Three Clark University students from abroad participated in the annual Association of International Educators (NAFSA) Advocacy Day, March 13 and 14.
Emmanuel Aghado, a graduate student from Nigeria, and sophomores Galal Al-Meslemi of Yemen and Mya Juliet Kyaw of Myanmar explored the fundamentals of advocacy. They also gained insights into the workings of a congressional office, learned about current political trends as they relate to NAFSA’s legislative priorities, and shared information with lawmakers about the impact of international education on their campus and local community.
The group spent the first day in Washington learning how to advocate for immigration reform, more opportunities for study abroad (through the) and increased public support for international students. The next day included visits to the offices of Sen. Elizabeth Warren, Sen. Edward Markey and Congressman James McGovern, where the students shared concerns and urged action.
“Advocacy Day presents our students with a valuable opportunity to have their voices heard and to engage face-to-face with elected representatives and staff about issues that matter most to them. International students often feel that, since they cannot vote in the United States, their voices don’t count. This experience teaches them otherwise.”
“The Advocacy Day experience was one of the best experiences in my life,” wrote Aghado, MSIT ’18, who is studying for a master of science in information technology. “In three words: fun and formal. Not only did we tour around the institutionalized monuments … with awe, but also, we had to formally advocate for something that influences us all.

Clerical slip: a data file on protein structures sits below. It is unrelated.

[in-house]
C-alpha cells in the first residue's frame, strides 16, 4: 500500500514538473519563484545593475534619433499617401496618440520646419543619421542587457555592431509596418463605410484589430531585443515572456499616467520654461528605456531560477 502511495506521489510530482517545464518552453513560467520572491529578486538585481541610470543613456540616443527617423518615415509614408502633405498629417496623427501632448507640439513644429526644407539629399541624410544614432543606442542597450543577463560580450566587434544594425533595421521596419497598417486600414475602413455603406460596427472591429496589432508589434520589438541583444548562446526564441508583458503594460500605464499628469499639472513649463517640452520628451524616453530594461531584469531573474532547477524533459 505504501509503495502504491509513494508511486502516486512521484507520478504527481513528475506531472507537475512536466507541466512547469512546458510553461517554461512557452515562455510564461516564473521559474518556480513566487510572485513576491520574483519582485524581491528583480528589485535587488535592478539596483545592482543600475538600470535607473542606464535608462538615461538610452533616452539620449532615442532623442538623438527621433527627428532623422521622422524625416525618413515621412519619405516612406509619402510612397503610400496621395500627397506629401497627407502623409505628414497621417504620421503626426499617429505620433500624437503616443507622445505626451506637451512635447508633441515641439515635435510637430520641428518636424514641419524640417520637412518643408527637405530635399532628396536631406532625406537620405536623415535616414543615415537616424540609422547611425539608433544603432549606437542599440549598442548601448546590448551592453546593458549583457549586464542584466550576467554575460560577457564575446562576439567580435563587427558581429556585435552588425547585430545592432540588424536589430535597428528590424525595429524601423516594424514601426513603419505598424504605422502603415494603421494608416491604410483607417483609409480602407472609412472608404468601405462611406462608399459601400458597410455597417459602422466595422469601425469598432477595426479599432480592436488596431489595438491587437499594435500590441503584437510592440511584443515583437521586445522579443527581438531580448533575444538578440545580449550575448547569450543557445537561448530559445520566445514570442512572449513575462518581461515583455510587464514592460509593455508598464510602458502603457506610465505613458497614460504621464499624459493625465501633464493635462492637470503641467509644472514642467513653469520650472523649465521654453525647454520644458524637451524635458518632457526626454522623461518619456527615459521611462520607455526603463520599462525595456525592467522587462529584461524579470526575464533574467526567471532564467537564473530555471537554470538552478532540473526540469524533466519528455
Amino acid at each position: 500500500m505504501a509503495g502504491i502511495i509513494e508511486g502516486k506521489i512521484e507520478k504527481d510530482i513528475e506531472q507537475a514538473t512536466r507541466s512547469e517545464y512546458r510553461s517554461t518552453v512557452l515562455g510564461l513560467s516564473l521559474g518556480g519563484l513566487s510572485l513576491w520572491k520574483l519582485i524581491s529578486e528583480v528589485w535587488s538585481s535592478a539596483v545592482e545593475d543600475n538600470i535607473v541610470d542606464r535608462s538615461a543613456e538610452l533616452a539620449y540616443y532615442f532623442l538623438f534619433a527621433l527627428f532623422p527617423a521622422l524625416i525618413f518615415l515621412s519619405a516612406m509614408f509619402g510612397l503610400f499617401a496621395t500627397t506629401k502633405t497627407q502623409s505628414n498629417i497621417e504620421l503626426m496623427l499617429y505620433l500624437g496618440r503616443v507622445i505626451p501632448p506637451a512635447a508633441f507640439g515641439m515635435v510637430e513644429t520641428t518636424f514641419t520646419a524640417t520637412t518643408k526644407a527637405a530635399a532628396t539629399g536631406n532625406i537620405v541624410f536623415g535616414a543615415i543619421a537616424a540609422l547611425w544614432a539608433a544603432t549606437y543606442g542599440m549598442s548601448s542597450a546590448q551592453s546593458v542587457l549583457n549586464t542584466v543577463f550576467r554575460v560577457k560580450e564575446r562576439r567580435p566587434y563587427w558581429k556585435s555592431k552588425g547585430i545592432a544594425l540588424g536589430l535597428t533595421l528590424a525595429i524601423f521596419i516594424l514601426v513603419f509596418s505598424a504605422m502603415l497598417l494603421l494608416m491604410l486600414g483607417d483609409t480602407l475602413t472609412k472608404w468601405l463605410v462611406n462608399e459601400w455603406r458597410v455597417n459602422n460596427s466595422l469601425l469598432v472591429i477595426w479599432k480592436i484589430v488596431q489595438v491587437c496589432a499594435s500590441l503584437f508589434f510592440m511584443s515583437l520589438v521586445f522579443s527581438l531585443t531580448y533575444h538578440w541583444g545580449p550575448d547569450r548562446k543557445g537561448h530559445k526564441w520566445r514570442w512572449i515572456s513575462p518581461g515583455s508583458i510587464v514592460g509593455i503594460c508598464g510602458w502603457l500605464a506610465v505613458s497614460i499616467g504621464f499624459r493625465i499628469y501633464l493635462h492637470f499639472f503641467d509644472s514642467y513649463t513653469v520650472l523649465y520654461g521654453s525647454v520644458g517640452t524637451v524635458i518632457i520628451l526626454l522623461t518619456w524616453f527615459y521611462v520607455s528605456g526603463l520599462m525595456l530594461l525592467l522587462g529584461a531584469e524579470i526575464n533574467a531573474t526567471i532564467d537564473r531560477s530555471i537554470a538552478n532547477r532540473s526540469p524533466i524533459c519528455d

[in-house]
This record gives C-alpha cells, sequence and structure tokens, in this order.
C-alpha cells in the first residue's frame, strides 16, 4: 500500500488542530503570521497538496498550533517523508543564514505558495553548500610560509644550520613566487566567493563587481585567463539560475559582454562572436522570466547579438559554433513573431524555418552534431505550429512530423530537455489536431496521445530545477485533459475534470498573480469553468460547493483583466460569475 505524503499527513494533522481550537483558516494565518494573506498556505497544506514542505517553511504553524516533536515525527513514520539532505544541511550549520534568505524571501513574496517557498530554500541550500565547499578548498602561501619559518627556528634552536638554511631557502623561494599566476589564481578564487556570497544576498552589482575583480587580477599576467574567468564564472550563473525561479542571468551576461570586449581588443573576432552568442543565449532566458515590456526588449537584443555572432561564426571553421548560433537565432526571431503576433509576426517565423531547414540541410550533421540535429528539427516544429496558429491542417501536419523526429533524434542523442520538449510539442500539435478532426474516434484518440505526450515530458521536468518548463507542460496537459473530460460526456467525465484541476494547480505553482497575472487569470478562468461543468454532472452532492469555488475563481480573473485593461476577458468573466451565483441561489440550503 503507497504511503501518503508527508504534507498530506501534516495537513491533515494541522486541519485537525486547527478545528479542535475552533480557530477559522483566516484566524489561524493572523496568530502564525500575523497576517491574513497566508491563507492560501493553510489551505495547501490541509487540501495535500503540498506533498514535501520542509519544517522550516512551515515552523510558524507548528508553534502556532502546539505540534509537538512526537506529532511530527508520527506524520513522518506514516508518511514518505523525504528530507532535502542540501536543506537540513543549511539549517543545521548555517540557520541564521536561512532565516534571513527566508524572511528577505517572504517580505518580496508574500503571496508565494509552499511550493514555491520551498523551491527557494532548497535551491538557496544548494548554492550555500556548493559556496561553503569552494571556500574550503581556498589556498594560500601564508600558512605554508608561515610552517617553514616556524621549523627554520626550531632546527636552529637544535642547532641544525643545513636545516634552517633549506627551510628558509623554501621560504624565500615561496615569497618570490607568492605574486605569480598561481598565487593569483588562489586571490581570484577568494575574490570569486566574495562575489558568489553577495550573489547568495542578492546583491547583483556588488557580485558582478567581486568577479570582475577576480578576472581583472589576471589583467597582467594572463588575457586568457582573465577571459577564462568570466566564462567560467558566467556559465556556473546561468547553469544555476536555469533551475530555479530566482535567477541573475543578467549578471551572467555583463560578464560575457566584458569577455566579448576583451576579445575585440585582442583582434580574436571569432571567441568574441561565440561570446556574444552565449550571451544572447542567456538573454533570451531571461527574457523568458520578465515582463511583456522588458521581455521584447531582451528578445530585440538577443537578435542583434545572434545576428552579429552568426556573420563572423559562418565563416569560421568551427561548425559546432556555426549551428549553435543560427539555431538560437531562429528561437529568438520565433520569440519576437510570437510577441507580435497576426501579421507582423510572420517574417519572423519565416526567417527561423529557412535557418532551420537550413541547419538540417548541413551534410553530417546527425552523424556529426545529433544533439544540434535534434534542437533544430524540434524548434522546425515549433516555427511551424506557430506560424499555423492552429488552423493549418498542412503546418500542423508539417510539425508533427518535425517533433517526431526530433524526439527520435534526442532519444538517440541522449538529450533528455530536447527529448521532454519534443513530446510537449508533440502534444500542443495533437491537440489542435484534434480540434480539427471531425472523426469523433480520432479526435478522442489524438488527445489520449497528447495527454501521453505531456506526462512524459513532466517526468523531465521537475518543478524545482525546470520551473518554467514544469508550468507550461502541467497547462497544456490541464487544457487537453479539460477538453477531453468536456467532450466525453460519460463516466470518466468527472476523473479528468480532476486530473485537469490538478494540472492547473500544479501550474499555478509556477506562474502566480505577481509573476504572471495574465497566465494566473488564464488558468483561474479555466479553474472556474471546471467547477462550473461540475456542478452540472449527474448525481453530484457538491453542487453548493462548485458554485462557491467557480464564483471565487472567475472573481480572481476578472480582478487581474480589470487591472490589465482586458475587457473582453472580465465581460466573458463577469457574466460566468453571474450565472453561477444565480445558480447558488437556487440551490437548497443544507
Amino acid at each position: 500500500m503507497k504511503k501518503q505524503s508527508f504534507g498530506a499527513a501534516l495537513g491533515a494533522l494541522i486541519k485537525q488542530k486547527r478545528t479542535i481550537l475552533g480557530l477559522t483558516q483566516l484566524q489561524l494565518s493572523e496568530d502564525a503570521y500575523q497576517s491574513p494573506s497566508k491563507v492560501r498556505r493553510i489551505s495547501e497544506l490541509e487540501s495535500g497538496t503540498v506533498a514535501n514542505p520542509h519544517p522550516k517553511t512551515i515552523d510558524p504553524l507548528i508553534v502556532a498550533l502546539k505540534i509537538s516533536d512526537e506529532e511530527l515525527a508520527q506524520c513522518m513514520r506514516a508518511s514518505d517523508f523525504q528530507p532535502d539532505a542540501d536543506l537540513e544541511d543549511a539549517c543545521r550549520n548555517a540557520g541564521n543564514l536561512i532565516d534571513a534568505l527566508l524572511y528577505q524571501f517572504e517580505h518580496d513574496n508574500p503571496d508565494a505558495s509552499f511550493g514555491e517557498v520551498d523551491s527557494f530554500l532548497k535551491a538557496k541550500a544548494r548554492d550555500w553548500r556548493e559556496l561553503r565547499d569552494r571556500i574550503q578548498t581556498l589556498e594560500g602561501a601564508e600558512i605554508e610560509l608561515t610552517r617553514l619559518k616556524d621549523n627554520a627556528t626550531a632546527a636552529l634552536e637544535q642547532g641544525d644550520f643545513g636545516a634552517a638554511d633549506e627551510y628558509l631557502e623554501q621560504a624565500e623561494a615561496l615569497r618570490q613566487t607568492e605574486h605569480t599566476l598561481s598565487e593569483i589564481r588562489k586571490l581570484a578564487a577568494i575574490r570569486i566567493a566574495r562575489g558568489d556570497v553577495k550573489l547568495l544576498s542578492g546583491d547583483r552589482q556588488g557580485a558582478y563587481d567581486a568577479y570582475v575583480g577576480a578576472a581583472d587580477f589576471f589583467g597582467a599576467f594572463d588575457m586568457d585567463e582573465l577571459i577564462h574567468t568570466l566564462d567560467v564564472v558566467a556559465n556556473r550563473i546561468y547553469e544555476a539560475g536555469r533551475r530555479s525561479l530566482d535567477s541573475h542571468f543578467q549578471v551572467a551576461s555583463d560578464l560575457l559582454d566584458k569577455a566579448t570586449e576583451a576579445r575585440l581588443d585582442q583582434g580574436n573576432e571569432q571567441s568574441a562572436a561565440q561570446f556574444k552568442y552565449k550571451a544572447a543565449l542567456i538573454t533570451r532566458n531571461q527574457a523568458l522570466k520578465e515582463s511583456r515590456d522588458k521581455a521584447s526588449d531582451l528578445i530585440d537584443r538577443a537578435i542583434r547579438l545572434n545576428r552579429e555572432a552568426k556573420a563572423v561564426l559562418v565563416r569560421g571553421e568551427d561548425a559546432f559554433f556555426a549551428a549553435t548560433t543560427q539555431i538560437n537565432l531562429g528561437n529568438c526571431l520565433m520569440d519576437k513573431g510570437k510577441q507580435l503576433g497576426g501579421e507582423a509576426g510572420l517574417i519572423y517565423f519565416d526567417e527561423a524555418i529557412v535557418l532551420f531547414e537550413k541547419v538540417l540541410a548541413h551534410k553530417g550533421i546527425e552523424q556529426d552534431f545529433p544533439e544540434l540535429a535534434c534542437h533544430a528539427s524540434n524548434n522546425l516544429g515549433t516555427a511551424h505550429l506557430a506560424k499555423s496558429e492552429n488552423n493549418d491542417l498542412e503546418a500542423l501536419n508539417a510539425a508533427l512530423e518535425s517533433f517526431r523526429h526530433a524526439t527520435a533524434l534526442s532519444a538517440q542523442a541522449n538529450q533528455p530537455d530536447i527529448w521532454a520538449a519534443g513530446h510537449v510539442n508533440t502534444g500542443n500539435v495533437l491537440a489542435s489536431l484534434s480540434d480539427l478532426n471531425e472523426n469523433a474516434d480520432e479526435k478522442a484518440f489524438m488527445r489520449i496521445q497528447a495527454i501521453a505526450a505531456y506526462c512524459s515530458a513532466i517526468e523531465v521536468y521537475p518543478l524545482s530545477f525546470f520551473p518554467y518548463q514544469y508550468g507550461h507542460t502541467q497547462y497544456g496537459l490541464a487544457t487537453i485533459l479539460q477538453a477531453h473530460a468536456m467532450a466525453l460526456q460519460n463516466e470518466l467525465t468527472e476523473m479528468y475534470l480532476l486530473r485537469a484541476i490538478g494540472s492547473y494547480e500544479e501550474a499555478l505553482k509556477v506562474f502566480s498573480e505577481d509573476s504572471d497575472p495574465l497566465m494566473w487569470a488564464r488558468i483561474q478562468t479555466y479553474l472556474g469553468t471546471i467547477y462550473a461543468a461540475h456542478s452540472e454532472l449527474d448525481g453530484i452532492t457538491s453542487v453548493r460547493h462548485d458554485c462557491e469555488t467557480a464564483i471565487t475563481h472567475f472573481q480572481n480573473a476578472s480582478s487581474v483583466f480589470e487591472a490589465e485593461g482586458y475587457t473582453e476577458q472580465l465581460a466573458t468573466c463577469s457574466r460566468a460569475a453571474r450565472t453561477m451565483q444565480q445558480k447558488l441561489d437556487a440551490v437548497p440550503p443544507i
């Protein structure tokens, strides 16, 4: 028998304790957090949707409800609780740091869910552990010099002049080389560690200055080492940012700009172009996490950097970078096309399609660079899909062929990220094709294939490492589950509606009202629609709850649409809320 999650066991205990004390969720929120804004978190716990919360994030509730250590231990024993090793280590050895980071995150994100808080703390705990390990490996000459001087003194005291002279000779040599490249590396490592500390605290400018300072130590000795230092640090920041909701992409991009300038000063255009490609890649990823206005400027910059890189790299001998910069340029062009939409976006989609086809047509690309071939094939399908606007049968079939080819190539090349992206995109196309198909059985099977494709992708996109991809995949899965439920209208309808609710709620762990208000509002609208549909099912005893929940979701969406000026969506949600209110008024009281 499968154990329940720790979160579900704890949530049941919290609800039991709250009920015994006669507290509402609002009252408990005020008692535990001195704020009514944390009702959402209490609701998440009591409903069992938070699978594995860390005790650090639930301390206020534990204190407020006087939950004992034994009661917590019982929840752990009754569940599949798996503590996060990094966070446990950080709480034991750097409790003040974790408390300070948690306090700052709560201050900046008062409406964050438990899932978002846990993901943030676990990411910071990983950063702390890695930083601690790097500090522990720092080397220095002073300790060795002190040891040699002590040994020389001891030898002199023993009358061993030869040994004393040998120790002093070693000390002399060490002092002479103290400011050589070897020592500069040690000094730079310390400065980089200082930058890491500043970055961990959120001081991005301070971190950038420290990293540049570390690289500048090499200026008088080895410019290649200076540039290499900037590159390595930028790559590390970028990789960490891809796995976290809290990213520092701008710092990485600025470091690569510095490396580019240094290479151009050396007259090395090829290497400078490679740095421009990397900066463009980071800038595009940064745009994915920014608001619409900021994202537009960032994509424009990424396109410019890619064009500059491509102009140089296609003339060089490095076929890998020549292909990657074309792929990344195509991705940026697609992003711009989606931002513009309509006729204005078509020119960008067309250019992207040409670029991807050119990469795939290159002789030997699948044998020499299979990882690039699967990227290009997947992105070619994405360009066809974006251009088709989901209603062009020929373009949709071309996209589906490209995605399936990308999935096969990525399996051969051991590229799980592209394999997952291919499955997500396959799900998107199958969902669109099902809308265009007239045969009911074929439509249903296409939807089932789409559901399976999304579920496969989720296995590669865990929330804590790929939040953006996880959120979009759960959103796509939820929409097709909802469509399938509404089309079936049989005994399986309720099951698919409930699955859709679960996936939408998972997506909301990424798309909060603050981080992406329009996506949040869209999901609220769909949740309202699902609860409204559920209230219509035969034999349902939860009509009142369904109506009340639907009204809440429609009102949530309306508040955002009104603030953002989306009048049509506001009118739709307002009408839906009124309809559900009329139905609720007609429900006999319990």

“Championing the value of international students and scholars, Paul Simon Study Abroad Foundation Act, and the Bridge Act were the three issues of which we spoke in favor” at their meetings, Aghado continued. “And while the staffers of these lawmakers were all already on the same page with us, they still were welcoming and curious to hear our stories as international students.”
Kyaw, who majors in economics and international development and social change, said she wanted Congress to show better support for international education because it builds strong relationships between countries.
“Back in the day, Myanmar was closed off and we didn’t have good relations with the United States,” she said. “But once students like me study in the United States, we learn that we share many things in common and our understanding of the American people change.”
This is the fifth year that students have joined the ISSO at NAFSA’s Advocacy Day.
Funding for this experience came from the Office of the Dean of the College, the Dean of Students Office, the Political Science Department, the School for Professional Studies, and Clark’s Student Council.
NAFSA was founded in 1948 as the National Association of Foreign Student Advisers to promote the professional development of U.S. college and university officials responsible for assisting and advising the 25,000 foreign students who had come to study in the United States after World War II. In May 1990, the membership formally renamed the organization NAFSA: Association of International Educators.
~ By Mya Juliet Kyaw ’19